The cross-sectional area of the cylinder is a circle.

The volume of the cylinder of water will be \pi \times 12^2 \times h=144\pi h \ cm^3 .

We need to calculate the volume.

The flow rate is in cm^3 per second, so we need to convert the time to seconds to fit.

3 minutes = 180 seconds

We need to adapt the flow rate formula,

\text{Volume}=\text{flow rate}\times \text{time taken}

So,

\begin{aligned} \text{Volume}&=\text{flow rate}\times \text{time taken}\\\\ 144 \pi h &= 6.25\times 180 \\\\ h &= \frac{6.25\times 180}{144 \pi}\\\\ h&=2.4867...\\\\ h&=2.49 \ \text {cm} \ \text{(2 dp)} \end{aligned}

### Example 4: finding the time taken for a container to empty

A container full of water is found to have a leak.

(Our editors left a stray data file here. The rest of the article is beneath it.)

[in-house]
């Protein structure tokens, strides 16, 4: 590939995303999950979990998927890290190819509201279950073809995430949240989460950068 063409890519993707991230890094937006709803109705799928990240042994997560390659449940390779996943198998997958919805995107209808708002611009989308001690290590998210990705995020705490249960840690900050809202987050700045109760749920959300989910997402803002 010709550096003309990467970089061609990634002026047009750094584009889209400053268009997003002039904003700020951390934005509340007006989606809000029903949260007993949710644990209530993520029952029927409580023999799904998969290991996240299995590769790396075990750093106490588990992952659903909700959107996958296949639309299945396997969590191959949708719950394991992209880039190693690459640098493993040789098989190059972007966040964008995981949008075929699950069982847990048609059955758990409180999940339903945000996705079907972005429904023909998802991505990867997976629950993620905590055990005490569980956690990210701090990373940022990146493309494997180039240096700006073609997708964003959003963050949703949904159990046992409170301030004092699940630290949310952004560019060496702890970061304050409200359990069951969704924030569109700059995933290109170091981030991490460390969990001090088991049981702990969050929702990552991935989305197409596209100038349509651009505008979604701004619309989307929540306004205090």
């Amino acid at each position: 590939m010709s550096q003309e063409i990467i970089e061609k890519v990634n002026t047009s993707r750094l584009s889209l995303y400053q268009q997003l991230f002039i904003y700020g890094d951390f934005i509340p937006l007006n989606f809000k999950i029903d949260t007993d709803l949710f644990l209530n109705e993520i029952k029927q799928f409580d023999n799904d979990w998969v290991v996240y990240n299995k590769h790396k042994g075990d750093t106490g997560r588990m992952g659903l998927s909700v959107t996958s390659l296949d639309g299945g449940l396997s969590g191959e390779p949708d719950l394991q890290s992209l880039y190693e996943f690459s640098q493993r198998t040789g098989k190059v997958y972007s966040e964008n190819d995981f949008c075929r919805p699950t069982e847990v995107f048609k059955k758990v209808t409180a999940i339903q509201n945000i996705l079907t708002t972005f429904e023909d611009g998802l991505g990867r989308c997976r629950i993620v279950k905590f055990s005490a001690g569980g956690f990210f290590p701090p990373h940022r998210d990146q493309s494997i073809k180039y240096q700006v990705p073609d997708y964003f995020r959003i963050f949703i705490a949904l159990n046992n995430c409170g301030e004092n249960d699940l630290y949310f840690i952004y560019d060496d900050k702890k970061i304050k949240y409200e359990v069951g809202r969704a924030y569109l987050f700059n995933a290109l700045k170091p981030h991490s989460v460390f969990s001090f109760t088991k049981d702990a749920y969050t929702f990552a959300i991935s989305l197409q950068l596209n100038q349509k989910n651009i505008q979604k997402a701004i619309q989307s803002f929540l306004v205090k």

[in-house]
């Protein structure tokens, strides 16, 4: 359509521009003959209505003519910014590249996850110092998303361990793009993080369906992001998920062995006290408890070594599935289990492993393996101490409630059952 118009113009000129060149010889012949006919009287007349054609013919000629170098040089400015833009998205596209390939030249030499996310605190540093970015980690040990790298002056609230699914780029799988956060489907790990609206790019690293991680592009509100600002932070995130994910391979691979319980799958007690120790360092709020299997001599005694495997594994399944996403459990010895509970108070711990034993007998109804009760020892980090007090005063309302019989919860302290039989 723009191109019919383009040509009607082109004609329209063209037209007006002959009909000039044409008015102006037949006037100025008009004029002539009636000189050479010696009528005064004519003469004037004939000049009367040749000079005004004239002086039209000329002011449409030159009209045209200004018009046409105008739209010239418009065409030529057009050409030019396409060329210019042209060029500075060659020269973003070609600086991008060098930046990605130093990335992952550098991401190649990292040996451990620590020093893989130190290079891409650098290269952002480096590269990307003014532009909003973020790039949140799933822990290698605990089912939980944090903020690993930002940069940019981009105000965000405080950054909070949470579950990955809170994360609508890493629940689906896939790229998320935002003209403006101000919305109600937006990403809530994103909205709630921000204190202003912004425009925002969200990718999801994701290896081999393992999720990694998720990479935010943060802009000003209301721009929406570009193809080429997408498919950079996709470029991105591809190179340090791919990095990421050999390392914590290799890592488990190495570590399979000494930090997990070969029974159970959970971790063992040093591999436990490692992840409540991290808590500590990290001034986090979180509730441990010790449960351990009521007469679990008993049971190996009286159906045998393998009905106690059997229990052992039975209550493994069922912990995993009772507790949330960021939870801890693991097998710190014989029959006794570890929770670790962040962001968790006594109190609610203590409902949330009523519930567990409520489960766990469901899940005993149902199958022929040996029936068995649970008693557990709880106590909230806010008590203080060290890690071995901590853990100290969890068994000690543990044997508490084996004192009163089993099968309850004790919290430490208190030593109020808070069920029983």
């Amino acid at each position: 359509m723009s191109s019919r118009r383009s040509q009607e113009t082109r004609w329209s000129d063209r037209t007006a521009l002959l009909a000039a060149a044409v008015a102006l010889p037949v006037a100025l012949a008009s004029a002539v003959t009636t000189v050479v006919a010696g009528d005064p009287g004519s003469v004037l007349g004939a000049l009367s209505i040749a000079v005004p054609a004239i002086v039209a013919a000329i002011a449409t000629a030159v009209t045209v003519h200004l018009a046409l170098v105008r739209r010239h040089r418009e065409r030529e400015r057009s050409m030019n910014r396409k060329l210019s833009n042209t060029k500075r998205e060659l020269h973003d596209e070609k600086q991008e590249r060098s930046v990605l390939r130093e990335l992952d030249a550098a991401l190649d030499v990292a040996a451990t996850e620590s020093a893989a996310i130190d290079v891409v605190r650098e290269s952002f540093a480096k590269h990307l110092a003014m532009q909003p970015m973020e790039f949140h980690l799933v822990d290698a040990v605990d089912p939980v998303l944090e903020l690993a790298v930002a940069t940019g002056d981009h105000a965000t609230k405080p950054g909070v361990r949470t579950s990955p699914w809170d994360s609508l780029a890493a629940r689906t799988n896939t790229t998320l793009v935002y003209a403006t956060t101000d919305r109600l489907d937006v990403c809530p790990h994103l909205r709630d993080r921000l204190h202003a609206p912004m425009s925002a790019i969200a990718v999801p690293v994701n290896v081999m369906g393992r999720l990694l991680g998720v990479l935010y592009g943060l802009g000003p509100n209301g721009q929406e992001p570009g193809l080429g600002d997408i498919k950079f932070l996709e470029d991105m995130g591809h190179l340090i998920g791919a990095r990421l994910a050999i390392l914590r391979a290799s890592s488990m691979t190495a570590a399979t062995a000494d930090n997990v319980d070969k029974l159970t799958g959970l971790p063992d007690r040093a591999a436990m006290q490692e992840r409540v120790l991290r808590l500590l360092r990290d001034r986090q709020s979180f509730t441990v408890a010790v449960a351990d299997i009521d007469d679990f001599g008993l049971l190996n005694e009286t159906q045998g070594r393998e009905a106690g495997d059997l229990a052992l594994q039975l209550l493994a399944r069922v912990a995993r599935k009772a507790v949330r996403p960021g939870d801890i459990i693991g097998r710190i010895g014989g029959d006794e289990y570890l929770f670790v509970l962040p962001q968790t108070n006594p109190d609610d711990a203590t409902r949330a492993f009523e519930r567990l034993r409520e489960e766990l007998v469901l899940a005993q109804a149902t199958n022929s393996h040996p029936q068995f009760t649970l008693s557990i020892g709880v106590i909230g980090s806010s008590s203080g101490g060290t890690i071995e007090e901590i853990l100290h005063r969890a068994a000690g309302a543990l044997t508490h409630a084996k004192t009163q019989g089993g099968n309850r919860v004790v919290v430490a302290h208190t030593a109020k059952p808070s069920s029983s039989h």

The container is in the shape of a trapezium prism shown below and water is leaking from point P.

4 minutes after being completely full, the water level in the container has dropped by 2 \ cm.

Assuming the flow rate of the leak is constant, find the total time for all the water to leak out of the container.

\text{Flow rate}=\frac{\text{change in volume}}{\text{time taken}}

As the shape of the container is a trapezium, use the volume of the water lost to find the flow rate.

The volume lost = 10 \times 12 \times 2 = 240 \ cm^{3}.

The flow rate of the water is 240 \div 4 = 60 \ cm^3 per minute.

The cross-sectional area of the container is a trapezium.

The volume of the trapezium = \frac{20 + 16}{2} \times 10 \times 12=2160 \ cm^{3}.

This is the volume of the full tank.

\text{Time taken}=\frac{\text{volume}}{\text{Flow rate}}